'I feel I am mentally stronger now after my injury'
Long cited as a team leader, the Portlaoise native is happy to be in contention once again
From learning to walk again, to starting to run, getting back out into a full-blown training session, and then finally playing his first game, Eoghan Masterson has come a very long way and this season he has played a part in all six of Connacht's games in the Guinness PRO14.
He has put his horrendous knee injury behind him and focused on his bright future with the province where he looks destined for major leadership roles down the line.
The 24-year-old back-row sustained a major injury to his leg just a few months before Connacht made history to secure their first ever piece of silverware with the PRO12 title at BT Murrayfield in May 2016.
At that stage Masterson was still coming to terms with the injury he suffered away at Zebre at Stadio Sergio Lanfranchi the previous February, but now he's moved on and made huge strides in this pre-season.
The Portlaoise native only played three times last season, and didn't even feature in the Champions Cup. But he has already doubled his tally this term and looks back to his very best out on the field.
"I am always looking to get better and perform better. As I said before, coming off the back of a long-term injury and to be involved in every game this season, is reasonably good. I want to kick on and get as much game-time as I can," says Masterson.
"I have been happy with how it has gone. It's important to get minutes under my belt and I feel I am getting better with every week."
But a massive part of the equation is to get Connacht moving forward in the PRO14 and with just one win in six games under Kieran Keane, it's been a rough start to 2017-'18 for the Westerners - they lie second from bottom in Conference A.
After winning the league two seasons ago, Connacht fell flat in Pat Lam's last year in charge, and after bowing out of Europe in the pool stages they failed to qualify for this season's Champions Cup.
Instead they head to Geneva tomorrow looking to put their best foot forward against Oyonnax, with Worcester Warriors and Brive their other opponents in Pool 5 of the Challenge Cup.
"It's frustrating being one from six in the PRO14. We could be six from six. We lost within one score against Glasgow, got the win against the Kings, then went away to Dragons and didn't play in the first half before dominating the second half," says Masterson.
"Against Cardiff, we threw that away in the last couple of minutes. We could have at least got a draw and three points out of Scarlets. And then last weekend against Ulster they got a breakaway score.
bounce "If the bounce of a ball went a bit differently we could have been flying high up there. Lads are aware of that. We are keeping positive and going into Europe taking all of the learnings from the first six rounds.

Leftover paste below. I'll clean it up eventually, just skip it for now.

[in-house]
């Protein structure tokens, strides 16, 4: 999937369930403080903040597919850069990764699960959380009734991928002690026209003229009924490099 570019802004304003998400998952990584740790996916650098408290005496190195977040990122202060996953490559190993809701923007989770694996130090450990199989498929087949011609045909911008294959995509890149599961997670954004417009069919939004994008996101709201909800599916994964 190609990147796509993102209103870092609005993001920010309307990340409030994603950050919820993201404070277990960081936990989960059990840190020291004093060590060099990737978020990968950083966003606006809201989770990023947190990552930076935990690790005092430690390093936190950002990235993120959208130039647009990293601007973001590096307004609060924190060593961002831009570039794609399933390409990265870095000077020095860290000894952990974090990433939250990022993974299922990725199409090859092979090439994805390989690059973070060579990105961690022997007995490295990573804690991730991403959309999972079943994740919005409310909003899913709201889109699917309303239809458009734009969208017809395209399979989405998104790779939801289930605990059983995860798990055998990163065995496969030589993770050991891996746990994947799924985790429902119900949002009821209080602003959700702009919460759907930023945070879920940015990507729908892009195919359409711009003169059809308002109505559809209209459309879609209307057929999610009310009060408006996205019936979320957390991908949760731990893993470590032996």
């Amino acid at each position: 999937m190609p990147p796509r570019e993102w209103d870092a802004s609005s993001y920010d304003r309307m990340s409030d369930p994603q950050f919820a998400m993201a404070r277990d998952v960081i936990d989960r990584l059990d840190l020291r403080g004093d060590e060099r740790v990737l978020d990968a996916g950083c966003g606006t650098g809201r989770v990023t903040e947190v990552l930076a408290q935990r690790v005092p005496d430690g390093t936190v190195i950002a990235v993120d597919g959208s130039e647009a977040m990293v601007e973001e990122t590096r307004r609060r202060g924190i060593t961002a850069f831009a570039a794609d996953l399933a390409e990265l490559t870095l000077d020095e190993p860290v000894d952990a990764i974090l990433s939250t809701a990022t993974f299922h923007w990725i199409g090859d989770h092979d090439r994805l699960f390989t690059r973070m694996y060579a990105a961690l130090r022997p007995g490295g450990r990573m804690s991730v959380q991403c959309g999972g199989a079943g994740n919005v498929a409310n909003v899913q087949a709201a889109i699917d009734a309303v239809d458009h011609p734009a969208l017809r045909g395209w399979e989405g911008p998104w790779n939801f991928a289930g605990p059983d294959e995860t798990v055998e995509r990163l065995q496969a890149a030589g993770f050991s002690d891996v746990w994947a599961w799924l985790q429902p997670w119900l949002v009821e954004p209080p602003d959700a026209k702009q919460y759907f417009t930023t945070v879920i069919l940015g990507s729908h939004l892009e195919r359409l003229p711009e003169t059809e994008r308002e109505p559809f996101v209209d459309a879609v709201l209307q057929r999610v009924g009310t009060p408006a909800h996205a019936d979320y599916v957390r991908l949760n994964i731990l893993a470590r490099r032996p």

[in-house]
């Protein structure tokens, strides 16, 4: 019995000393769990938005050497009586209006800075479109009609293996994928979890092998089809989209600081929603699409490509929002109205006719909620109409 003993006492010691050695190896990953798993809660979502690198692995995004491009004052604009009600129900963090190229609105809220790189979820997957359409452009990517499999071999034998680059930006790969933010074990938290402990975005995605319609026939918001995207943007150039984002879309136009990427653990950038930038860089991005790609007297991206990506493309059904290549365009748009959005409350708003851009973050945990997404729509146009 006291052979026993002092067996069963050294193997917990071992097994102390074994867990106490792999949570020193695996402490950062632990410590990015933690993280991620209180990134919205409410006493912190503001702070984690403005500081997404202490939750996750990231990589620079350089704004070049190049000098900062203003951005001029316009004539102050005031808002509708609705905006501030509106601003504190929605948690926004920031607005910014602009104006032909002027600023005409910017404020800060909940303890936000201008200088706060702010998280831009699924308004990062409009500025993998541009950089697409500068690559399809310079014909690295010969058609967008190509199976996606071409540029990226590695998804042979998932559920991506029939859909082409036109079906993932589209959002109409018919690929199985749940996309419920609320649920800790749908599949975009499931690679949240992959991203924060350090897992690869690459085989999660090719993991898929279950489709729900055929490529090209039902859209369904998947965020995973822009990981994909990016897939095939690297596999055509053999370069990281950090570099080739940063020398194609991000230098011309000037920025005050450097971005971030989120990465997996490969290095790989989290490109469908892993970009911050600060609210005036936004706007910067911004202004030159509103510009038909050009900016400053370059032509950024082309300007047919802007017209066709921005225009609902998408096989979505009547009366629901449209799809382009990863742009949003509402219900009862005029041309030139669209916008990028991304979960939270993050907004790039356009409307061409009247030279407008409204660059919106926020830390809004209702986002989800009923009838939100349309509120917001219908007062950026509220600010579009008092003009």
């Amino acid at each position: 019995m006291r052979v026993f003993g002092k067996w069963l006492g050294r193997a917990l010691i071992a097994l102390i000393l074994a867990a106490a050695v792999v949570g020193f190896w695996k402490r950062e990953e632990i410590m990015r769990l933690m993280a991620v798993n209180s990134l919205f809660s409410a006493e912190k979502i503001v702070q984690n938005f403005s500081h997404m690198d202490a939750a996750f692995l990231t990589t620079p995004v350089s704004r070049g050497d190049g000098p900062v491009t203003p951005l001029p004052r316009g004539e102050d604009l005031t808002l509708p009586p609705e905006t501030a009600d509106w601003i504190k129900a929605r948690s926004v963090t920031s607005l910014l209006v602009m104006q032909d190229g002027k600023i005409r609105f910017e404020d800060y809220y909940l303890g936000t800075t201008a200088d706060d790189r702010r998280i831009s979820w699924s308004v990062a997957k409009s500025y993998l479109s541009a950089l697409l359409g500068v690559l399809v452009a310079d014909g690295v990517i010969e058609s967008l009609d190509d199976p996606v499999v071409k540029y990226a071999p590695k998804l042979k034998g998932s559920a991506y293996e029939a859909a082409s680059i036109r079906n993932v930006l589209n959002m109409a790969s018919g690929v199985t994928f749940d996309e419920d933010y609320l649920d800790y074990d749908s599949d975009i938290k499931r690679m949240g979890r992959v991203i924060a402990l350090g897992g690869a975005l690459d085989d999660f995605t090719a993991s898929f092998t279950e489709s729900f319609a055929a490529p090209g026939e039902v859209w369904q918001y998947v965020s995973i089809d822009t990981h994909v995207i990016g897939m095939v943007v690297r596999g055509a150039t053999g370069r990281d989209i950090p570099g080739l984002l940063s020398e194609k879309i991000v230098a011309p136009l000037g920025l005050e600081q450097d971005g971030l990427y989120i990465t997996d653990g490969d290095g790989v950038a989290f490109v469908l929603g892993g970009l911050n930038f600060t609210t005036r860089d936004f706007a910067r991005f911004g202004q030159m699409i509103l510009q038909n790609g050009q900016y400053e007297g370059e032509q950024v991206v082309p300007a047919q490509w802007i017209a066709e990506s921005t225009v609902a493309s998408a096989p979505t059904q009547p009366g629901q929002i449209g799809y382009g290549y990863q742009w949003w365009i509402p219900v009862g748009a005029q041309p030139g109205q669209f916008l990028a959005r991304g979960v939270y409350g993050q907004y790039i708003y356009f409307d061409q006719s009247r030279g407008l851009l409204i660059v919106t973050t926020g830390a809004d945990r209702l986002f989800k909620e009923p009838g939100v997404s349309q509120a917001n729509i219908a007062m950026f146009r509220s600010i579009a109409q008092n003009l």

"It's a fresh start with a different tournament. The lads are excited about getting a good start to it and we are going to Switzerland to win.
"We want to win every game but the early games in the pool stages are obviously massively important in Europe. If you can get momentum going it's a huge thing."
Masterson's father is from Scotland, but his mother hails from Westport and his parents will be retiring there in the coming years, while his brother Sean is in the Connacht academy and his sister studies at NUI Galway. Eoghan has lived in Galway for five years now and after completing his BA degree at the Galway University, his home is out west now.
And after fearing for his career a couple of years ago, working with people like Tristan Sharp, Gareth Coughlan, Dave Hanley and Ray Moran helped him back to full fitness. Masterson is eternally grateful to have his chance out on the pitch again.
"I feel mentally stronger after my injury and hopefully that can stand to me in the future," says Masterson.
"It's completely on the back burner now. The first couple of games that I played back, it's always on your mind, what I get caught here and what if it happens again? But once you get the games into you and you get belts elsewhere it slowly goes away.
"The people I was working with put in a great effort. They were designing different rehab and strength and conditioning programmes every week. All I had to do was what I was told, do no more or no less every day.
"That was spread out over the course of nearly a year. I found it so rewarding to put in so much effort but get back playing for Connacht at the end of the day."
But just because he is fit again, it doesn't mean that Masterson just floats back into the Connacht starting 15 at will.
There is a vast array of talent in the back-row at present with captain John Muldoon still leading the line from No 8. Eoin McKeon, Jarrad Butler, Jake Heenan, Sean O'Brien and Naulia Dawai are just some of the players Masterson has to fend off for his jersey.
But his form has been positive so far this year. He has largely played on the blindside, but he has also showed some good form at the tail of the scrum when asked. Wherever he plays, he's happy to get the nod.
"The competition is unbelievable. There are about eight or nine back-rows with not much between them all. That competition is good and breeds success. If you do anything wrong in a match or training there is a guy ready to step up and take your place so it makes you tune in all of the time.
"We are lucky that's one of the areas in our squad that we are definitely really strong in."